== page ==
Early results of a study that will pinpoint areas most in jeopardy of flooding from the Waldo Canyon burn scar should come "within the next couple of weeks" and will help home and business owners prepare as the summer monsoon season draws near, El Paso County Commissioner Sallie Clark said Tuesday.
The flood study by the Matrix Design Group began in mid-April and is expected to be completed by July. Last month, Clark stressed that results from the Matrix assessment and another study that focused on dangerous slopes and streams within the Waldo Canyon burn scar are critical to obtaining about $7 million in Emergency Watershed Protection money to complete recovery and mitigation projects by a Dec. 7 deadline.
Clark is part of the Waldo Canyon Fire Regional Recovery Group, which met Tuesday. The group is a coalition of representatives who are involved in fire recovery efforts; it is led by the Colorado Springs and El Paso County offices of emergency management.
Though the Matrix study will continue for several more weeks, Clark did express concern that any results - even early ones - could lead to fear from those in flood plains and beyond.
After Tuesday's meeting of the fire recovery group, Clark said that a sense of urgency is a good thing, but she wants people to "not be scared, but be prepared."
The National Forest Service completed its Watershed Assessment of River Stability and Sediment Supply (WARSSS) and presented it to the public May 2. It determined the most problematic watersheds are located along U.S. 24 between Manitou Springs and Green Mountain Falls and along Douglas Creek above the Mountain Shadows subdivision in western Colorado Springs.
The WARSSS study only pinpointed areas upstream from populated areas so the Forest Service can begin mitigation projects work and lessen speed of flood waters and dangerous debris flow.
Major players in the Waldo Canyon fire recovery effort all focused much of their concern at Tuesday's monthly recovery group meeting on obtaining Emergency Watershed Protection program funds. The more than $7.2 million of federal money that comes through the National Resources Conservation Service has been delayed, but NRCS representatives at Tuesday's meeting and Jill Ozarski of U.S. Sen. Mark Udall's office reassured the recovery group that the money is on its way.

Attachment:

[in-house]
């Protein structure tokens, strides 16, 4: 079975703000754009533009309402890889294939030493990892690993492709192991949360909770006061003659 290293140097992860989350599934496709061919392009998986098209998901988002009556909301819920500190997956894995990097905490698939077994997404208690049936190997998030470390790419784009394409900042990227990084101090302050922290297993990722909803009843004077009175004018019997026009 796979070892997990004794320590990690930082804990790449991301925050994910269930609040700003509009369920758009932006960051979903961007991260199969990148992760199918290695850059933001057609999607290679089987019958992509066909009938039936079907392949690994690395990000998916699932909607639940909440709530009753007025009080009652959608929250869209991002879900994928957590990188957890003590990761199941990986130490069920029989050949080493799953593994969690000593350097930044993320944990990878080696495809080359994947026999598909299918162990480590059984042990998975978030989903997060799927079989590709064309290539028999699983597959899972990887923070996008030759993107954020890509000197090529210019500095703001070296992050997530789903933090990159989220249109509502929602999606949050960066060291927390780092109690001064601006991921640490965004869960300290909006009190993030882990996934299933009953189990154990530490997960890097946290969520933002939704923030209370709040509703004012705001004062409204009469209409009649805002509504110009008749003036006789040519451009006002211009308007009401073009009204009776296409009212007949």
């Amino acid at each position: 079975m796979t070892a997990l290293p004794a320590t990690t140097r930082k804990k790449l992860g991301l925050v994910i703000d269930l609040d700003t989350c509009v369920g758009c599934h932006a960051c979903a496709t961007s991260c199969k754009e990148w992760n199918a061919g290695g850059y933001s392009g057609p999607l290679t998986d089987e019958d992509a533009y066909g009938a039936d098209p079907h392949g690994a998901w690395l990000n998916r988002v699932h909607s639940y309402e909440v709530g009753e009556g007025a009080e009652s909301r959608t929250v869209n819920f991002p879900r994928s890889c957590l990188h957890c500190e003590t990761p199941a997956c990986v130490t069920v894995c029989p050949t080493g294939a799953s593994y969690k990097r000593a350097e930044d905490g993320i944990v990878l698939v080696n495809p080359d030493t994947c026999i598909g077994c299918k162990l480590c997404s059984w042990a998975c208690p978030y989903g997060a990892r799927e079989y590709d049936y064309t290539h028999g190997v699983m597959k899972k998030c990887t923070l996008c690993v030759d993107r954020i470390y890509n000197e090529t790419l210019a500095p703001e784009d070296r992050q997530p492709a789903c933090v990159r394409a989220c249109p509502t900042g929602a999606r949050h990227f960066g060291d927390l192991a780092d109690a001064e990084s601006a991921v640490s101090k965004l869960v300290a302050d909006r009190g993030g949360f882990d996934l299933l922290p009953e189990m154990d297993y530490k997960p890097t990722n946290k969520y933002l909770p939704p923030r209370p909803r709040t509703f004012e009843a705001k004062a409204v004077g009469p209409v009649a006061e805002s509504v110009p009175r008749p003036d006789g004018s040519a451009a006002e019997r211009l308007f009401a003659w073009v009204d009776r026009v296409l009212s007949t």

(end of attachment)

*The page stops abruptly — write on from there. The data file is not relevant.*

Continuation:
Ozarski said the funds must be approved by the White House, sent to the Colorado NRCS office and then distributed. She said it's simply a matter of completing the needed paperwork.
"We know that it's on its way," Ozarski said.
The inability to predict weather patterns and to predict burn scar rain runoff are major concerns for Waldo Canyon Recovery Group members.
"This is a process of Mother Nature doing what Mother Nature does," said Carol Ekarius of the Coalition for the Upper South Platte.
Ekarius, along with Tom Magnuson of the National Weather Service, stressed Tuesday that thunderstorms over the burn area can pop up almost any time in the mountains west of Colorado Springs. The ash-laden ground will not hold rainwater like it used to, they said, noting that nobody really knows how fast rainwaters will rush down the slopes and into Fountain Creek and other channels. In fact, nobody can totally predict where new channels and choke points in streams might materialize.
"There may be channels now where there weren't channels before," said one recovery group member who stressed that everyone near the burn area, whether in the flood plain or not, must be prepared.
In the meantime, road projects to mitigate flood damage are moving forward.
Dave Watt, a CDOT representative, said work will begin soon on four projects from Rainbow Falls in Manitou Springs west to Sand Gulch near Green Mountain Falls. Watt said CDOT has targeted May 28 as the day the work will begin to prevent flood damage along U.S. 24, including a spot just east of the falls where floodwaters last July began to undermine the highway.